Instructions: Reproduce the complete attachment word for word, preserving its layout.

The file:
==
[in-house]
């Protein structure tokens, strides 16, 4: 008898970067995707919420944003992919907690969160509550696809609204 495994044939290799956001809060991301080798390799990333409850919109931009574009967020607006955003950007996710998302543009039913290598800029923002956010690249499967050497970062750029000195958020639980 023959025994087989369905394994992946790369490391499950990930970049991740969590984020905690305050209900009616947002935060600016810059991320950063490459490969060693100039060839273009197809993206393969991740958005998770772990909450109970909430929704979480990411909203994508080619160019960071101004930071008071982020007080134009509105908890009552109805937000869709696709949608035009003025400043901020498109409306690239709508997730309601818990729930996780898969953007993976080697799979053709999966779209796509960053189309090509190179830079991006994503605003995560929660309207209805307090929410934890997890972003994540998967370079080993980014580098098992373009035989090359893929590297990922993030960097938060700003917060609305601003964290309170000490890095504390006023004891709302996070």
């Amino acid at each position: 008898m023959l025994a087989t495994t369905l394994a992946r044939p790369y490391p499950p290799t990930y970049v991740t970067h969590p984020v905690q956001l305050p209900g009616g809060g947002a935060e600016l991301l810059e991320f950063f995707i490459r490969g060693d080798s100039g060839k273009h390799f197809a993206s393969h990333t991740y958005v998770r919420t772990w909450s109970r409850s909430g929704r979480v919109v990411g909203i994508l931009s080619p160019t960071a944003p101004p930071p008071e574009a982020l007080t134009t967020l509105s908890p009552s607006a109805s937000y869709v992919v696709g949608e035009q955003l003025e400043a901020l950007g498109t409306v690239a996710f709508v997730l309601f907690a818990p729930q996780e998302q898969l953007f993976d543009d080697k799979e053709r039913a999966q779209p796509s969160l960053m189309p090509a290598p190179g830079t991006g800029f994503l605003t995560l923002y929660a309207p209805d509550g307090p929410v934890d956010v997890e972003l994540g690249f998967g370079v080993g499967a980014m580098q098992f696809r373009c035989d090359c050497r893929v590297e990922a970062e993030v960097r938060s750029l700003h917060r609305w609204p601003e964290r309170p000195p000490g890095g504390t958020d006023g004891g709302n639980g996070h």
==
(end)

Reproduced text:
[in-house]
């Protein structure tokens, strides 16, 4: 008898970067995707919420944003992919907690969160509550696809609204 495994044939290799956001809060991301080798390799990333409850919109931009574009967020607006955003950007996710998302543009039913290598800029923002956010690249499967050497970062750029000195958020639980 023959025994087989369905394994992946790369490391499950990930970049991740969590984020905690305050209900009616947002935060600016810059991320950063490459490969060693100039060839273009197809993206393969991740958005998770772990909450109970909430929704979480990411909203994508080619160019960071101004930071008071982020007080134009509105908890009552109805937000869709696709949608035009003025400043901020498109409306690239709508997730309601818990729930996780898969953007993976080697799979053709999966779209796509960053189309090509190179830079991006994503605003995560929660309207209805307090929410934890997890972003994540998967370079080993980014580098098992373009035989090359893929590297990922993030960097938060700003917060609305601003964290309170000490890095504390006023004891709302996070």
């Amino acid at each position: 008898m023959l025994a087989t495994t369905l394994a992946r044939p790369y490391p499950p290799t990930y970049v991740t970067h969590p984020v905690q956001l305050p209900g009616g809060g947002a935060e600016l991301l810059e991320f950063f995707i490459r490969g060693d080798s100039g060839k273009h390799f197809a993206s393969h990333t991740y958005v998770r919420t772990w909450s109970r409850s909430g929704r979480v919109v990411g909203i994508l931009s080619p160019t960071a944003p101004p930071p008071e574009a982020l007080t134009t967020l509105s908890p009552s607006a109805s937000y869709v992919v696709g949608e035009q955003l003025e400043a901020l950007g498109t409306v690239a996710f709508v997730l309601f907690a818990p729930q996780e998302q898969l953007f993976d543009d080697k799979e053709r039913a999966q779209p796509s969160l960053m189309p090509a290598p190179g830079t991006g800029f994503l605003t995560l923002y929660a309207p209805d509550g307090p929410v934890d956010v997890e972003l994540g690249f998967g370079v080993g499967a980014m580098q098992f696809r373009c035989d090359c050497r893929v590297e990922a970062e993030v960097r938060s750029l700003h917060r609305w609204p601003e964290r309170p000195p000490g890095g504390t958020d006023g004891g709302n639980g996070h």